We can do even more as taxpayers and as voters. Our voices can prompt the city to do more, too. The city can use the police to study the nature of homelessness in Bemidji, a more efficient and more real study than any reporter or any statistician could come up with. With the proper funding, the proper mandate, the police administration can provide more specific training and procedural rules for how its officers should deal with each homeless person they encounter. That way, police helping the homeless becomes more of an expectation and less of cops simply taking it upon themselves to do the right thing.

During the debate, Prince outlined an interesting funding mechanism to address homelessness: divert profits from the city’s liquor stores and put it towards partnering  with nonprofits. His idea also has some symbolism to it in that alcohol abuse is linked to the homelessness problem here.

That symbolism is nice, and liquor store profits could be used for short-term solutions like emergency shelters or travel vouchers. However, I think there’s enough political will among the people of Bemidji for a new tax that would specifically fund long-term homelessness efforts, like building permanent facilities or the public safety reform I mentioned earlier. I’m not sure whether that would be an increase to the property tax levy or a local-option sales tax. However, I am sure the money is needed and I’m confident the people of Bemidji care enough to support it.

Dessert from two political dinners

The annual Beltrami County Republicans dinner was last week, and their Democrat counterparts held their fundraising banquet Monday. With both stories, I focused on the biggest names at the event– Collin Peterson, Rick Nolan, Torrey Westrom, Stewart Mills. However, the fascinating stuff going on with speakers further down the ballot didn’t make it into my copy since it’s been a very busy two weeks. I thought I might take the chance to talk about those races via bloggin’, now that the dust has settled a bit.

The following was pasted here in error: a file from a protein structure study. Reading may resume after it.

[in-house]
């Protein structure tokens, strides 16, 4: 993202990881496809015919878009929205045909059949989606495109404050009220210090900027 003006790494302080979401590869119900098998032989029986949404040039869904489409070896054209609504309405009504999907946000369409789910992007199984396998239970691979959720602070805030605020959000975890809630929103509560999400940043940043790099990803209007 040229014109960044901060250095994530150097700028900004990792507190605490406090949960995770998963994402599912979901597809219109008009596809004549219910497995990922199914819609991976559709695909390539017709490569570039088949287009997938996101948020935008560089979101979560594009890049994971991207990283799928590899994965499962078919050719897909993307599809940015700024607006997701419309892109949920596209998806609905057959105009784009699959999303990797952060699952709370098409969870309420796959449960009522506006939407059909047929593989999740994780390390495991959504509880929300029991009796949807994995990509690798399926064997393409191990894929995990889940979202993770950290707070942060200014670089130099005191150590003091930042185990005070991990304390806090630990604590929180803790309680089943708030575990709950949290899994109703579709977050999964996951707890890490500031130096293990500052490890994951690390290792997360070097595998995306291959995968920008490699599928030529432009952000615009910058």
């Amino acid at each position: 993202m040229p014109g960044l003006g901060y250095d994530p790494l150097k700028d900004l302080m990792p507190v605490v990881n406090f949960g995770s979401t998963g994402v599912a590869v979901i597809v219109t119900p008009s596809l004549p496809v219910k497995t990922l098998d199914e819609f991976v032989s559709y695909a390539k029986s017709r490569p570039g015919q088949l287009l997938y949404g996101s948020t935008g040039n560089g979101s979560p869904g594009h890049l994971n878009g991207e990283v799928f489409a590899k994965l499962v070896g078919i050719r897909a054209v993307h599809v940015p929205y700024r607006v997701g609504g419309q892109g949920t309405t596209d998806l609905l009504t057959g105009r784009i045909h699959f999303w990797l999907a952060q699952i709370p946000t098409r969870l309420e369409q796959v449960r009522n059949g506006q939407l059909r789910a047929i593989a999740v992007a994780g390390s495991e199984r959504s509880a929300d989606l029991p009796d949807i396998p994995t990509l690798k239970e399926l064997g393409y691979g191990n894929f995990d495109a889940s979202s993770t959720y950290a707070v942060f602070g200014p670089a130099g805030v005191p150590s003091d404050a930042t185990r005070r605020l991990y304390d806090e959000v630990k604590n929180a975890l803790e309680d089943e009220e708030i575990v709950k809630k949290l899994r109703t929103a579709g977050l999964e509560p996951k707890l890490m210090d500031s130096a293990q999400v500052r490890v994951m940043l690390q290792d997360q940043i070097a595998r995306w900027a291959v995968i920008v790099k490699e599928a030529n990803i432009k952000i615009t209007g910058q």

The GOP had two speakers in particular that grabbed my attention: Dan Severson, running for Secretary of State, and Scott Newman, running for Attorney General. With elected “cabinet” positions like these, a common dynamic from both sides is to see some partisan rhetoric, although those positions are supposed to be non-partisan. (For the record, SoS and AG candidates run as part of a party ticket, though).

Newman and Severson both reached out to the Pioneer for interviews, and their answers to my questions were intriguing. When I asked Newman Thursday what he was going to talk about in his speech, he brought up the same pending EPA regulation regarding navigable waters that Stewart Mills and Torrey Westrom brought up in their speeches to the GOP banquet.

“Literally, the federal government will have jurisdictions over all of the surface water in the state of Minnesota,” he said. “Think in terms of water on a farmer’s field, or in their ditches or in their storm tiles. The federal government will literally be able to follow that water right up into the farmstead. The farmers are going to have to get permits and obey federal regulations having to do with surface water. Between you and I, these are regulations that are being written by bureaucrats out in Washington, D.C. and they probably don’t even know what dirt is. They probably figure meat comes out of cellophane.”

Speaking of meat, I’d call that statement some solid red meat for the base. For its part, the EPA’s FAQ page on the proposed rule conflicts with most of the stuff in the above quote.

I also talked to Dan Severson by phone the day after the event, who said current SoS Mark Ritchie is “the most partisan Secretary of State in the history of Minnesota.”

“I think he’s a nice guy… I think he has brought a lot of discredit upon the office, though,” he said.

Severson blamed Minnesota’s voting system for the extremely narrow victory of Al Franken over Norm Coleman in 2008.

“That gave us Obamacare, which now is the single largest disaster in Minnesota for the health care system,” he said.

As long as we’re talking about nonpartisan officeholders doing partisan stuff, I also want to bring up a very awkward moment from the DFL dinner on Monday: at one point, Beltrami DFL chair Steve Nelson pointed out all of the public figures in the audience. The list included Beltrami County Commissioner Tim Sumner, Bemidji Mayor Rita Albrecht and Ninth District Court Judge Paul T. Benshoof.